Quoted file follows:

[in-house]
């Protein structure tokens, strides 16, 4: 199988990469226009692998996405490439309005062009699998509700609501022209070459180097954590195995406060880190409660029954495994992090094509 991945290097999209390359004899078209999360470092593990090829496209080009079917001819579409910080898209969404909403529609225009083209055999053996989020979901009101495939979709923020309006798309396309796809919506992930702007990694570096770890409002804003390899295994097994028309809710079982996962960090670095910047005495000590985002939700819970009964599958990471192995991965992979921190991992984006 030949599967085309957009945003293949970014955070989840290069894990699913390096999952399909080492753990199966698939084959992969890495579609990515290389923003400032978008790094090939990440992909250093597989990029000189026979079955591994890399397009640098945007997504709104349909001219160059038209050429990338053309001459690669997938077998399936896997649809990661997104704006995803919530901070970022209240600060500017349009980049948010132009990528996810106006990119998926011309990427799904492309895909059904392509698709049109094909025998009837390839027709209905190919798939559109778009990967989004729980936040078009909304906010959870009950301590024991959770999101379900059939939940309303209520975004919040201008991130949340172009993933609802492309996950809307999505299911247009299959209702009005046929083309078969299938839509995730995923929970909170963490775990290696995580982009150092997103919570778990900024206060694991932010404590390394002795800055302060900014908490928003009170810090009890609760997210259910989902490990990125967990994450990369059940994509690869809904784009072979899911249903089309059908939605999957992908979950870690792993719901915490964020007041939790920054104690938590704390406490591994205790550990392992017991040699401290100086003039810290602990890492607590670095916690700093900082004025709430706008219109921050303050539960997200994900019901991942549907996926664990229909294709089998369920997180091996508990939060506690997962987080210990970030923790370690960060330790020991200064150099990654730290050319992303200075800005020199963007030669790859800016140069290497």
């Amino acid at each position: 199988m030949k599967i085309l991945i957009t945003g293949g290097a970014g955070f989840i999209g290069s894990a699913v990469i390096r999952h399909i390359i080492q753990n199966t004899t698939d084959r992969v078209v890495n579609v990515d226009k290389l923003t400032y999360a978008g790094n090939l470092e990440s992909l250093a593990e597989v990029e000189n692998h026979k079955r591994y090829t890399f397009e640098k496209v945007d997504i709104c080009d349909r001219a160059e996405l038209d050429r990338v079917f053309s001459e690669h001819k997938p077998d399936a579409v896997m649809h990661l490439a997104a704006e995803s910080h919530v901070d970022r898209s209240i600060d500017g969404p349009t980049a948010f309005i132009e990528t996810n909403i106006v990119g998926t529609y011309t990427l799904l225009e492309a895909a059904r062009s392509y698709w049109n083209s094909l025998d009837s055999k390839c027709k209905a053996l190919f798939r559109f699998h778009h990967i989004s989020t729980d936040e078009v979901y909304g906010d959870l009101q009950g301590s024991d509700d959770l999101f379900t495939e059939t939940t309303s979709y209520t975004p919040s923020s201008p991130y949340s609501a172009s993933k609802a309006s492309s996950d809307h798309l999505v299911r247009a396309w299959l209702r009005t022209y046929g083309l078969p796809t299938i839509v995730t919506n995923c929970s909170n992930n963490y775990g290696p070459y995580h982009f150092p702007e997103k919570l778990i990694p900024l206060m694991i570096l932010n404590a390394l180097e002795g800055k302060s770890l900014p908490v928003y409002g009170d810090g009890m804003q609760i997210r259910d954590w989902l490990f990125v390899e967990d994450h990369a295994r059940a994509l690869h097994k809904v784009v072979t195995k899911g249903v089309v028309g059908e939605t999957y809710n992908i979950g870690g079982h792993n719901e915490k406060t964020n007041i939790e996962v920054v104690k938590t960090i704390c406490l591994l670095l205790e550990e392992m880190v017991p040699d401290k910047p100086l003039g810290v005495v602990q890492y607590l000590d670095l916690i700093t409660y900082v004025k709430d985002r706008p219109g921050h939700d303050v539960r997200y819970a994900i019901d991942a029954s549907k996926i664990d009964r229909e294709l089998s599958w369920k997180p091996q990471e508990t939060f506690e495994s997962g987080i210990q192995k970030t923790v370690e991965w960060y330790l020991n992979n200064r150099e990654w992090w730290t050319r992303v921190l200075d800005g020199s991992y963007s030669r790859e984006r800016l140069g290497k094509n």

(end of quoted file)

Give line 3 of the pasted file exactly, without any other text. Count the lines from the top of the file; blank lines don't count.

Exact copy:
């Amino acid at each position: 199988m030949k599967i085309l991945i957009t945003g293949g290097a970014g955070f989840i999209g290069s894990a699913v990469i390096r999952h399909i390359i080492q753990n199966t004899t698939d084959r992969v078209v890495n579609v990515d226009k290389l923003t400032y999360a978008g790094n090939l470092e990440s992909l250093a593990e597989v990029e000189n692998h026979k079955r591994y090829t890399f397009e640098k496209v945007d997504i709104c080009d349909r001219a160059e996405l038209d050429r990338v079917f053309s001459e690669h001819k997938p077998d399936a579409v896997m649809h990661l490439a997104a704006e995803s910080h919530v901070d970022r898209s209240i600060d500017g969404p349009t980049a948010f309005i132009e990528t996810n909403i106006v990119g998926t529609y011309t990427l799904l225009e492309a895909a059904r062009s392509y698709w049109n083209s094909l025998d009837s055999k390839c027709k209905a053996l190919f798939r559109f699998h778009h990967i989004s989020t729980d936040e078009v979901y909304g906010d959870l009101q009950g301590s024991d509700d959770l999101f379900t495939e059939t939940t309303s979709y209520t975004p919040s923020s201008p991130y949340s609501a172009s993933k609802a309006s492309s996950d809307h798309l999505v299911r247009a396309w299959l209702r009005t022209y046929g083309l078969p796809t299938i839509v995730t919506n995923c929970s909170n992930n963490y775990g290696p070459y995580h982009f150092p702007e997103k919570l778990i990694p900024l206060m694991i570096l932010n404590a390394l180097e002795g800055k302060s770890l900014p908490v928003y409002g009170d810090g009890m804003q609760i997210r259910d954590w989902l490990f990125v390899e967990d994450h990369a295994r059940a994509l690869h097994k809904v784009v072979t195995k899911g249903v089309v028309g059908e939605t999957y809710n992908i979950g870690g079982h792993n719901e915490k406060t964020n007041i939790e996962v920054v104690k938590t960090i704390c406490l591994l670095l205790e550990e392992m880190v017991p040699d401290k910047p100086l003039g810290v005495v602990q890492y607590l000590d670095l916690i700093t409660y900082v004025k709430d985002r706008p219109g921050h939700d303050v539960r997200y819970a994900i019901d991942a029954s549907k996926i664990d009964r229909e294709l089998s599958w369920k997180p091996q990471e508990t939060f506690e495994s997962g987080i210990q192995k970030t923790v370690e991965w960060y330790l020991n992979n200064r150099e990654w992090w730290t050319r992303v921190l200075d800005g020199s991992y963007s030669r790859e984006r800016l140069g290497k094509n």